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The BBC, abortion pills and Northern Ireland

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medical abortion, N. Ireland, Voices for Choice, response to poor bbc reportingMedical abortion in Northern Ireland – a response to poor BBC reporting.

On Thursday 27th October 2016 the BBC reported that another woman in Northern Ireland has been charged with using abortion pills.

The article said almost nothing about the circumstances of the case, but included false and biased information about the risks of abortion medication and omitted important facts from experts and reputable sources.

This briefing, clarifying the facts about medical abortion, draws on a complaint made to the BBC by Marge Berer of the International Campaign for a Woman’s Right to Safe Abortion.

You can make an online complaint to the BBC here, or phone 03700 100 222.

Assertion: There are now warnings that women are putting their health at risk by taking abortion pills bought online.

Fact: Medical abortion pills are extremely safe. They are one of several methods of abortion recommended by the World Health Organization and on the WHO Essential Medicines List. While there are dubious sources of the pills online, there are also a number of bona fide sources, which most women are using.

When drugs are seized by N. Ireland customs, or women are prosecuted for buying or using them the source and safety of the drugs is not investigated because women’s criminality, not their safety, is the key concern of Northern Ireland law enforcement.

Assertion: The drugs cause blood loss and some people are likely to need treatment if they use them.

Fact: Medical abortion pills are intended to cause an abortion, so they do cause blood loss, but not in the way this journalist implies. The great majority of women who use the pills do not need treatment.

If Northern Ireland had an abortion service, providing reassurance, follow up advice and treatment would be part of its remit as it is for services in other parts of the UK.

The same drugs are used across the UK to treat incomplete miscarriage and women use them safely at home.

Assertion: “a number of women will actually require a blood transfusion.”

Fact: This is very rare – affecting fewer than 1 in 1000 women having an abortion before 13 weeks, according to guidance from the Royal College of Obstetricians and Gynaecologists.

Assertion: “There are risks associated with this drug’s use,” said Dr Paul McCague of the School of Pharmacy at Queen’s.

Fact: There are risks associated with every approved medication on the market and in pharmacies. The implication here is that abortion medication is particularly risky. In fact, abortion using medical abortion pills is one of the safest known medical procedures.

Assertion: “Of particular concern with this drug would be the heavy bleeding which is a relatively common adverse effect.”

Fact: Bleeding is a central aspect of medical abortion, not an adverse effect.  In the rest of the UK women can seek help – without the fear of prosecution – if they have concerns about the extent of bleeding following medical abortion.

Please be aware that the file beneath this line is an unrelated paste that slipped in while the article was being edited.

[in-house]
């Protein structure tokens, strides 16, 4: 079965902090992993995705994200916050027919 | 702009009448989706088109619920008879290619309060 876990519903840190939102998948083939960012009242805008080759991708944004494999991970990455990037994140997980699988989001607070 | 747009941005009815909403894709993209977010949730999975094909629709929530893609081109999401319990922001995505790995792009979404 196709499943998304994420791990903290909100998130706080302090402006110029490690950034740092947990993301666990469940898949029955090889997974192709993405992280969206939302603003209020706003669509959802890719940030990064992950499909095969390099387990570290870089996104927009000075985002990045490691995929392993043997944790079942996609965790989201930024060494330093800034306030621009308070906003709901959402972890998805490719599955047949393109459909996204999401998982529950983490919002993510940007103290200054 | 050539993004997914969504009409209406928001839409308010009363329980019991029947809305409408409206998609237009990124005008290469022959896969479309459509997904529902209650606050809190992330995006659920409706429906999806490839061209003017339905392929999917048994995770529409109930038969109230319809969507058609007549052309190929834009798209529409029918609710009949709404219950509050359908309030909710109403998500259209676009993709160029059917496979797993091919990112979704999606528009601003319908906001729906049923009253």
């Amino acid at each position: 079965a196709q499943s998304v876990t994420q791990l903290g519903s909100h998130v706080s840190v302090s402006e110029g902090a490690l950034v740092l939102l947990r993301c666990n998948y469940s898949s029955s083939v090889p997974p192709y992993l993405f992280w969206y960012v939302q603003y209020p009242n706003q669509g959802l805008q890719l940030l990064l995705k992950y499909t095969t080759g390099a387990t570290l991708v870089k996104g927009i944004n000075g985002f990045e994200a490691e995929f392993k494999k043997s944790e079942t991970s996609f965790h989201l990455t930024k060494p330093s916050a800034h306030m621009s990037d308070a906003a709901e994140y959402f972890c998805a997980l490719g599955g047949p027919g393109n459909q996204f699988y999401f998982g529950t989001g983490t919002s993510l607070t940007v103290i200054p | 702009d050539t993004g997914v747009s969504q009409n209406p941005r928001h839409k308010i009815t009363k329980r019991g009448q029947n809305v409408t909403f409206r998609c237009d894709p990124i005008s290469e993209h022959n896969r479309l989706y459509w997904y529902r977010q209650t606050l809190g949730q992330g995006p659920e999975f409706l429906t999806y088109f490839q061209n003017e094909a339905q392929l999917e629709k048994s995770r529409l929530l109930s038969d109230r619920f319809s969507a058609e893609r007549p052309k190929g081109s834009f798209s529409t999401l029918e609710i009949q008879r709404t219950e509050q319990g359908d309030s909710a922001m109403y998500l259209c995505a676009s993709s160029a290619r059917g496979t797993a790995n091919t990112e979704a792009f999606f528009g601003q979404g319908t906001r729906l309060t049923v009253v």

Assertion: “in recent months campaigners have staged a series of stunts…”

Fact: People demonstrating for the right to safe abortion in Northern Ireland have undertaken a range of activities to draw attention to abortion prosecutions and to the lack of NHS funding for women in Northern Ireland who are forced to travel to the mainland for abortions. Actions have included people handing themselves into police stations, risking prosecution themselves for using or supplying abortion medication.

However, criticisms of the total abortion prohibition in Northern Ireland have also come from the United Nations Human Rights Committee, a High Court Judge in Northern Ireland, a range of civil society groups in Northern Ireland, and politicians in both Stormont and Westminster.

Assertion: “There are fears that many who order pharmaceuticals online cannot be sure what they will receive.”

Fact: The article fails to mention that there are three international web-based distance medicine providers who supply bona fide medical abortion pills along with counselling and access to help if needed.

Assertion: A police statement said: “The PSNI has a statutory duty under Section 32 of the Police (NI) Act 2000 to protect life…”

Fact: The police in this instance are clearly interpreting this to mean the life of the foetus, although foetal life is not specified in the Act

Assertion: A statement from the Department of Justice stated that “The current law prohibits the use of abortion drugs throughout the UK.”

Fact: In fact abortion medication mifepristone was licensed for use in Britain in 1991 and is routinely prescribed to women within the terms of the 1967 Abortion Act.

In 2015 medical abortion comprised 45 per cent of all abortions carried out in England and Wales and over 80 per cent in Scotland (in 2014).

The bulk of the article emphasises that self-use of medical abortion pills is illegal under an archaic law that was passed in 1861: a law that was modified by the Abortion Act in the rest of the UK nearly 50 years ago, and which many people in the UK believe should be removed from the statute books entirely.

The second half stresses how many people including MLAs in Northern Ireland are anti-abortion, but doesn’t mention the cohort of pro-choice MLAs, or opinion polls which show an increasing majority of people support abortion reform.

A version of this article appeared on Voice for Choice’s website on 1 November 2016.

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